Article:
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Text reader software "reads" the screen using computerized speech. Some text readers highlight the text word by word as it is read. Many software programs also offer a variety of study tools including electronic notes, highlighters, dictionaries and more.
For text reader software to read, it needs to be provided with some reading material in a digital format. This means that it is text that is presented on the screen and that you can highlight the text with your mouse. Digital text is one of the four formats of AIM (Accessible Instructional Materials). Schools are required by law to provide print instructional materials in accessible formats to students who need them. Learn more about accessible formats from the AIM Center.
As with all tools, students benefit when the tool is matched to the task at hand as well as their individual needs and preferences. While not all tools are needed for all students, no student will benefit from software if it is not used in conjunction with authentic learning tasks.
The Protocol for Accommodations in Reading (PAR) (free download) provides a systematic method for data collection to determine how students perform using reading accommodations such as a text reader.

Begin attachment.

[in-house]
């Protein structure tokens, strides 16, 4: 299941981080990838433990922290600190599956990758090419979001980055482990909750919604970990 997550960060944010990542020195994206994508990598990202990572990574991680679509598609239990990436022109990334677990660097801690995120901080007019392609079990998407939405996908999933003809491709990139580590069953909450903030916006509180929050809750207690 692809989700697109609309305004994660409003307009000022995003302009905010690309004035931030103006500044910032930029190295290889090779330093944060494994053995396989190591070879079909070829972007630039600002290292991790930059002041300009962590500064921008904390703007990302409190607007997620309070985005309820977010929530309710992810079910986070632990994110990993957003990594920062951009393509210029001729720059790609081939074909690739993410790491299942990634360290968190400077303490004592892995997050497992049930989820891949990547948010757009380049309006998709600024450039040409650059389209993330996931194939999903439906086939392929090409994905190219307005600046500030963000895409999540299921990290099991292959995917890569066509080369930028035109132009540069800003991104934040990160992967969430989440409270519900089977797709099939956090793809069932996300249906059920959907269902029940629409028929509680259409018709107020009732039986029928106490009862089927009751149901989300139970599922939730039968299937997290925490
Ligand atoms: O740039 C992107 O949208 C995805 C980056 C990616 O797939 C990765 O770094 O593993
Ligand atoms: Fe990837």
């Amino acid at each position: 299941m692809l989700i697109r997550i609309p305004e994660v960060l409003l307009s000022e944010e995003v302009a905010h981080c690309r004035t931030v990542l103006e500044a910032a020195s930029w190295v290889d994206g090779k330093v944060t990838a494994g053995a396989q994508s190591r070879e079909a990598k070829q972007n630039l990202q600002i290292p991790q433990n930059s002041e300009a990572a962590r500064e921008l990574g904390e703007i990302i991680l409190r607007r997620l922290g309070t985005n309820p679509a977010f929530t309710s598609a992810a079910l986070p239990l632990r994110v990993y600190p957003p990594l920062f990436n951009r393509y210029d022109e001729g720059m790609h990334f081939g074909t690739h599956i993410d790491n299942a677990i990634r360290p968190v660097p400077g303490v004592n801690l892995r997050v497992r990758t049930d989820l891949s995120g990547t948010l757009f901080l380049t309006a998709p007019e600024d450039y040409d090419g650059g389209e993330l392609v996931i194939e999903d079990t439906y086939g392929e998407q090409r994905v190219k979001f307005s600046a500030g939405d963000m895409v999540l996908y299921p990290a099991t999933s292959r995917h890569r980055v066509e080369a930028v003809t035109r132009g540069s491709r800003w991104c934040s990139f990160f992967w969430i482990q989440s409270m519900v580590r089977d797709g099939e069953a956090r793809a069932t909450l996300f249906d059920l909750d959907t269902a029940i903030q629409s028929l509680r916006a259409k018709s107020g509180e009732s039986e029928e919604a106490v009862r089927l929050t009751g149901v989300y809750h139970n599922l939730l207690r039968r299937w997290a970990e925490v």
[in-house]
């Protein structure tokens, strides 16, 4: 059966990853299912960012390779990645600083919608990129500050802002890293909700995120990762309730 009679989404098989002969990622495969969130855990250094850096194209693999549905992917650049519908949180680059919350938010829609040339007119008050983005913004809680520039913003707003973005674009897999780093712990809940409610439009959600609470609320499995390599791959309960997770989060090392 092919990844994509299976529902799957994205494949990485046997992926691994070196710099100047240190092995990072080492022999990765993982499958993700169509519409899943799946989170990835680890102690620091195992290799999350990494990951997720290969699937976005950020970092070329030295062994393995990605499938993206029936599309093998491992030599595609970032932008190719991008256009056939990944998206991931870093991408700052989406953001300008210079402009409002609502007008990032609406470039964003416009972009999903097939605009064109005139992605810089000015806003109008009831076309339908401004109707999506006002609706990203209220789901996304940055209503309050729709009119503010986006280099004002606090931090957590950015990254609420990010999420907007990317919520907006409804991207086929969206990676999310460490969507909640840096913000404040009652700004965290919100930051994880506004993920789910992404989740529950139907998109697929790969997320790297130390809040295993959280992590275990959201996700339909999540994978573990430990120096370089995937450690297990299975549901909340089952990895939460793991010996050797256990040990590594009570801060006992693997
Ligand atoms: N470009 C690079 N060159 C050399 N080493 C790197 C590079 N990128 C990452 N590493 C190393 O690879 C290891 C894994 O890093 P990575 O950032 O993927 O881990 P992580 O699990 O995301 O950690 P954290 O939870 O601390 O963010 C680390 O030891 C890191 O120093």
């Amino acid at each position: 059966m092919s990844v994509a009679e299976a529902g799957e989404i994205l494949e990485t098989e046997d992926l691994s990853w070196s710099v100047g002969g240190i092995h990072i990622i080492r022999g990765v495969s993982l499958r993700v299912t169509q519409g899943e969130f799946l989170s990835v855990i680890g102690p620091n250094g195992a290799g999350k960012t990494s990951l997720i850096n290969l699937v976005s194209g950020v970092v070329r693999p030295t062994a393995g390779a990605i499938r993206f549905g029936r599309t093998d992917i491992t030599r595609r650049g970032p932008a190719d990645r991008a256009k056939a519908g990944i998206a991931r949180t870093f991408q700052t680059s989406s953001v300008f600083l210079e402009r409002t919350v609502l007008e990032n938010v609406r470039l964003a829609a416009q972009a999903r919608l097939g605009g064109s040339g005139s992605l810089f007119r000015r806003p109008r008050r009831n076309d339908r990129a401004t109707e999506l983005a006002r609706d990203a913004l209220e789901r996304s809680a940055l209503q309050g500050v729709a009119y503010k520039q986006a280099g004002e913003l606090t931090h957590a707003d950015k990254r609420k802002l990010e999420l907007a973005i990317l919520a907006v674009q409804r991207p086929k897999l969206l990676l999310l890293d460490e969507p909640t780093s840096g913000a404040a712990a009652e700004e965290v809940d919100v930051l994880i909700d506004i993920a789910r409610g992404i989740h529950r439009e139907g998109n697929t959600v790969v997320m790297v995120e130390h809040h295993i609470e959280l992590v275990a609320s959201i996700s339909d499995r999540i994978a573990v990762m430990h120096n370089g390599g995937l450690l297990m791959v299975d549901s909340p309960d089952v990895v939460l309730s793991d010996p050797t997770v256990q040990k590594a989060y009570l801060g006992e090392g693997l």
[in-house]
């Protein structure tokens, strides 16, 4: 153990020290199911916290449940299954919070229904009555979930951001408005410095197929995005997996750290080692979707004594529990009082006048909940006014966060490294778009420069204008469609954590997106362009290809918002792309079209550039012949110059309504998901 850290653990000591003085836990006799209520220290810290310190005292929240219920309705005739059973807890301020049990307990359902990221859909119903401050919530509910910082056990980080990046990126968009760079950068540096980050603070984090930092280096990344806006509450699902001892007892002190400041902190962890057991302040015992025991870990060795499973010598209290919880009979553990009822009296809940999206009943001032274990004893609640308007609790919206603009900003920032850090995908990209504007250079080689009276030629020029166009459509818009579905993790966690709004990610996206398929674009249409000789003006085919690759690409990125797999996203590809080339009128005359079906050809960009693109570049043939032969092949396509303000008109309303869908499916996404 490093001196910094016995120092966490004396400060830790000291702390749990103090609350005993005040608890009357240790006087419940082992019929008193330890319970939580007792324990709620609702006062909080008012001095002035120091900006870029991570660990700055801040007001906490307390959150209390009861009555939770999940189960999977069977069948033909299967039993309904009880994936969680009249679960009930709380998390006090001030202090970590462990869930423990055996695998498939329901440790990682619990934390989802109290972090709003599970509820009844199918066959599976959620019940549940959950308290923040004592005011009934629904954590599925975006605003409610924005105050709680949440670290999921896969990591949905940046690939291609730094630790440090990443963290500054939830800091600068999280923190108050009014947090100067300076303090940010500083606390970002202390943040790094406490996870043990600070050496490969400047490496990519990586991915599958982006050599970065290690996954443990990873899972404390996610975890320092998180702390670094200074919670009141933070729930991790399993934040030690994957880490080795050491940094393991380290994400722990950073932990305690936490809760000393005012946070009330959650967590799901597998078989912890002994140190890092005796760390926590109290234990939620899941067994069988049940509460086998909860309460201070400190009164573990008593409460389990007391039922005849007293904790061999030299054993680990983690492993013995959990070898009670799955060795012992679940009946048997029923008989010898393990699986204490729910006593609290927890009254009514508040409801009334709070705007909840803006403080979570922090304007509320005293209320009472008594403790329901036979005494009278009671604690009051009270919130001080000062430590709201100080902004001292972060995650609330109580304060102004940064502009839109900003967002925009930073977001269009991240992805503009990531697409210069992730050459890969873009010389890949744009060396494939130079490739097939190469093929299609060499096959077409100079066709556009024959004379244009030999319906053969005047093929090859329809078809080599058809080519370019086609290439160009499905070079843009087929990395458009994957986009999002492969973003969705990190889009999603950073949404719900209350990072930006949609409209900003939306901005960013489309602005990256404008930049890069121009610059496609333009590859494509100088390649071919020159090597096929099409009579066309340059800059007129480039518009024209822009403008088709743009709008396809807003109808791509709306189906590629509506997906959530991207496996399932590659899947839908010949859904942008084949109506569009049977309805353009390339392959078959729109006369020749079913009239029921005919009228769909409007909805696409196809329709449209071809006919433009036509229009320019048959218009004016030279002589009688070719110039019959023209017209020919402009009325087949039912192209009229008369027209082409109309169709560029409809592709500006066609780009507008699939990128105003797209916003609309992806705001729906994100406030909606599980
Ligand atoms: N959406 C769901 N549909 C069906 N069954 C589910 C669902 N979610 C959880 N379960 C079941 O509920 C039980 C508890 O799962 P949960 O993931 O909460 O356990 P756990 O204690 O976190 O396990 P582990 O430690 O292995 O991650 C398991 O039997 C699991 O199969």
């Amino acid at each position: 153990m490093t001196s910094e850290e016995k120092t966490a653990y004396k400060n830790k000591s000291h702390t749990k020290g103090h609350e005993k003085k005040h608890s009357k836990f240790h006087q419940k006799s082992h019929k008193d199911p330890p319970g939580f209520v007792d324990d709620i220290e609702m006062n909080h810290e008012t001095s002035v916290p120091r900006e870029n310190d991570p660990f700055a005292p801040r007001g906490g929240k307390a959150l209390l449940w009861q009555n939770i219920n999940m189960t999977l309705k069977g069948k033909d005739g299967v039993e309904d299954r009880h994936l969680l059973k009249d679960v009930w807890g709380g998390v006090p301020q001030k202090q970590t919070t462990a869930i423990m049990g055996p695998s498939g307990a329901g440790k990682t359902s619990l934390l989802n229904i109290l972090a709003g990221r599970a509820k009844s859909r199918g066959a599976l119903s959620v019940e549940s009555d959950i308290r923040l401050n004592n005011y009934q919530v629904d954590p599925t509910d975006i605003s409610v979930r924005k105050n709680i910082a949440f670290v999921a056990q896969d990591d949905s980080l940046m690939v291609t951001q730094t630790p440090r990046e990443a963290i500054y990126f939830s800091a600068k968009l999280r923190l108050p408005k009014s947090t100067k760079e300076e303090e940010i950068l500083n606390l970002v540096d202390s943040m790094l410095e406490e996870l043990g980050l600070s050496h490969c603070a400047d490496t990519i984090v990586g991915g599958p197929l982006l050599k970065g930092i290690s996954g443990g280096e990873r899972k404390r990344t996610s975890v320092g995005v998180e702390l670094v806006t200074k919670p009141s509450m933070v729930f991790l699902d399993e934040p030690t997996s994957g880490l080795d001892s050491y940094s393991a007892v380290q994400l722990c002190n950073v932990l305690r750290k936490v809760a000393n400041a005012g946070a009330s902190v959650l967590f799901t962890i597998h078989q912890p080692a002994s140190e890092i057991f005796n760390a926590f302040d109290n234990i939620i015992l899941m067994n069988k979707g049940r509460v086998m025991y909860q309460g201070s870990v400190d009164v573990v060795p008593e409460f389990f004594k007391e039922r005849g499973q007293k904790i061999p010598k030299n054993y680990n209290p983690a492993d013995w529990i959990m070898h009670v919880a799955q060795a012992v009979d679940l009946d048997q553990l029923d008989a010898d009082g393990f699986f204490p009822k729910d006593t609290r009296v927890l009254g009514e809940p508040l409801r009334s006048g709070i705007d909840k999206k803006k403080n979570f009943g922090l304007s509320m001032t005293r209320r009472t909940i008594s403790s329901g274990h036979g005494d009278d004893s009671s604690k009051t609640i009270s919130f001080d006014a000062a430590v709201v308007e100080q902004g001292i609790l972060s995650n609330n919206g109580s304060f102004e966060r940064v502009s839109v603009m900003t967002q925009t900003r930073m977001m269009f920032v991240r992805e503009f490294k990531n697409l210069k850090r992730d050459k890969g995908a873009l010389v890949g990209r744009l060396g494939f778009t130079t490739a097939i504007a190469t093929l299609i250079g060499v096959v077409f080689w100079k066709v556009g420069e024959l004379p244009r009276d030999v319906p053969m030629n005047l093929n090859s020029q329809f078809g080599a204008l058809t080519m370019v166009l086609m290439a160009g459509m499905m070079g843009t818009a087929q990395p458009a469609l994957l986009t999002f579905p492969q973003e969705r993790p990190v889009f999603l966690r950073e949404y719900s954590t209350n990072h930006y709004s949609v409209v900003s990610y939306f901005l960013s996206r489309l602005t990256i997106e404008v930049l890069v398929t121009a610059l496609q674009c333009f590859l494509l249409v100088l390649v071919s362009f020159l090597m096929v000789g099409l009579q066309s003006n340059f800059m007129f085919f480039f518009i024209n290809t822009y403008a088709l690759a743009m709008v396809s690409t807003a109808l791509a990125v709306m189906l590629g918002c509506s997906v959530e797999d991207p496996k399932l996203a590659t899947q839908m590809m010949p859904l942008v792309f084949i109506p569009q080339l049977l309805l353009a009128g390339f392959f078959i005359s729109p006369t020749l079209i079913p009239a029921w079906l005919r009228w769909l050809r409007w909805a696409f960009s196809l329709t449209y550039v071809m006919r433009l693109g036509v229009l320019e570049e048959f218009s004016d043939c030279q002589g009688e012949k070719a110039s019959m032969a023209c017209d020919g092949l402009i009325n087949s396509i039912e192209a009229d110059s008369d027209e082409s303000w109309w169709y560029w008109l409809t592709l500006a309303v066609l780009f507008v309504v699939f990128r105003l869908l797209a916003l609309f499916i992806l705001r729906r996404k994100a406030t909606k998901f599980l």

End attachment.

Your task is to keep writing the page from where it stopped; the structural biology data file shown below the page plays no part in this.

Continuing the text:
Advanced packages cost between $300 and $1500 for a single license. MCPS has 5-10 licenses of Kurzweil 3000 by Kurzweil Educational Systems ($395-$1495) in every school. Other examples of high-end text readers are Read&Write by TextHelp ($364-$645) and Wynn by Freedom Scientific ($375-$995). These full-featured text readers also have the capability of scanning paper documents and converting them for reading on the computer. The less expensive text reader software programs provide the reading and study tools only.
There are many internet sites that provide informational text. Text from these sites can easily be imported into text reader software. Here is a list of good sites for teachers.
You can also subscribe to membership websites that provide the full text of current and popular books for download. These sites are only for use with students who have a reading disability as defined by the Chafee Amendment.
You need two things: something to read (electronic text) and something that will read it (a text reader). Once you have a file of electronic text, you open it in your text reader software which will read it aloud. You'll need to be aware of the file formats (61K pdf) that your text reader can open.
Not necessarily. Talking word processors can also be used to provide text-to-speech. If you already have a talking word processor, such as Clicker or Write:OutLoud you can paste text into it and use the "read" function to have text read back.
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